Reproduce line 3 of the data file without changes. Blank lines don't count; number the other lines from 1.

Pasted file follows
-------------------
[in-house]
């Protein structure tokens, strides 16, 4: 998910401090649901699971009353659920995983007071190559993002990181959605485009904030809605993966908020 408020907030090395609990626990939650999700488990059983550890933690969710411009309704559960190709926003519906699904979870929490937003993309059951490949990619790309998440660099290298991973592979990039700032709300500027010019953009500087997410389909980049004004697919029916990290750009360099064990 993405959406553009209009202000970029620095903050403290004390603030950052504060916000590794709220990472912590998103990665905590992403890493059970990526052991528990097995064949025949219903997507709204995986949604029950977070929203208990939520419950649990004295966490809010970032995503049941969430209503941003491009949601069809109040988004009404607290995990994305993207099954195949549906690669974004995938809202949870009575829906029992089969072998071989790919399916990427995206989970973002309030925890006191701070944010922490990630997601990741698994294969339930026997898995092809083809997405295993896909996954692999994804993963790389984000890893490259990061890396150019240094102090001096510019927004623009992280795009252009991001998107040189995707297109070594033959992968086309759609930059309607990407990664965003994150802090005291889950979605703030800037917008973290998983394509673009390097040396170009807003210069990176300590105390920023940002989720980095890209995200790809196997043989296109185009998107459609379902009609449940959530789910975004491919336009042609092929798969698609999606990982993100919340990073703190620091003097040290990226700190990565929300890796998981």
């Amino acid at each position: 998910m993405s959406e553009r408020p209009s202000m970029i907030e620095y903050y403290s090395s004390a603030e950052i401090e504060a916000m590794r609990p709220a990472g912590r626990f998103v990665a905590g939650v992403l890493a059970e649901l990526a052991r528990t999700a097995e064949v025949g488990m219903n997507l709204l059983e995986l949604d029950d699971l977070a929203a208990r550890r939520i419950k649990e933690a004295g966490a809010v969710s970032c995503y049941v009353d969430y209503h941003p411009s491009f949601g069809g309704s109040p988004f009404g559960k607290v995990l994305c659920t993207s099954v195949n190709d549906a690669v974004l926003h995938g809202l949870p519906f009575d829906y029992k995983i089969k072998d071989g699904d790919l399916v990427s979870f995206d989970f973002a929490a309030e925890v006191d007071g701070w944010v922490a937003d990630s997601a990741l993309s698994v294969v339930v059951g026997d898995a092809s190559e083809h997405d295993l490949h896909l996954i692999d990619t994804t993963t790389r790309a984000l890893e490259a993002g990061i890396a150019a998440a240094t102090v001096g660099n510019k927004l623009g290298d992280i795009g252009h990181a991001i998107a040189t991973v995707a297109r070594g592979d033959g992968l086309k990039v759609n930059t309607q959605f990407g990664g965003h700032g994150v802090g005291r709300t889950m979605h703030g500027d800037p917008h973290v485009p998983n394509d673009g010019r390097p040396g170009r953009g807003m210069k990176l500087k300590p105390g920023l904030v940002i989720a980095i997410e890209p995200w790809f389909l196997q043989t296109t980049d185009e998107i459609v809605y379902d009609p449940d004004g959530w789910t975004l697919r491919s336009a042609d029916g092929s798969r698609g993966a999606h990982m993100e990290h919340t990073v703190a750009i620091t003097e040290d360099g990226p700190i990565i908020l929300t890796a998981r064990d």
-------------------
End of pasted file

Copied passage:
């Amino acid at each position: 998910m993405s959406e553009r408020p209009s202000m970029i907030e620095y903050y403290s090395s004390a603030e950052i401090e504060a916000m590794r609990p709220a990472g912590r626990f998103v990665a905590g939650v992403l890493a059970e649901l990526a052991r528990t999700a097995e064949v025949g488990m219903n997507l709204l059983e995986l949604d029950d699971l977070a929203a208990r550890r939520i419950k649990e933690a004295g966490a809010v969710s970032c995503y049941v009353d969430y209503h941003p411009s491009f949601g069809g309704s109040p988004f009404g559960k607290v995990l994305c659920t993207s099954v195949n190709d549906a690669v974004l926003h995938g809202l949870p519906f009575d829906y029992k995983i089969k072998d071989g699904d790919l399916v990427s979870f995206d989970f973002a929490a309030e925890v006191d007071g701070w944010v922490a937003d990630s997601a990741l993309s698994v294969v339930v059951g026997d898995a092809s190559e083809h997405d295993l490949h896909l996954i692999d990619t994804t993963t790389r790309a984000l890893e490259a993002g990061i890396a150019a998440a240094t102090v001096g660099n510019k927004l623009g290298d992280i795009g252009h990181a991001i998107a040189t991973v995707a297109r070594g592979d033959g992968l086309k990039v759609n930059t309607q959605f990407g990664g965003h700032g994150v802090g005291r709300t889950m979605h703030g500027d800037p917008h973290v485009p998983n394509d673009g010019r390097p040396g170009r953009g807003m210069k990176l500087k300590p105390g920023l904030v940002i989720a980095i997410e890209p995200w790809f389909l196997q043989t296109t980049d185009e998107i459609v809605y379902d009609p449940d004004g959530w789910t975004l697919r491919s336009a042609d029916g092929s798969r698609g993966a999606h990982m993100e990290h919340t990073v703190a750009i620091t003097e040290d360099g990226p700190i990565i908020l929300t890796a998981r064990d």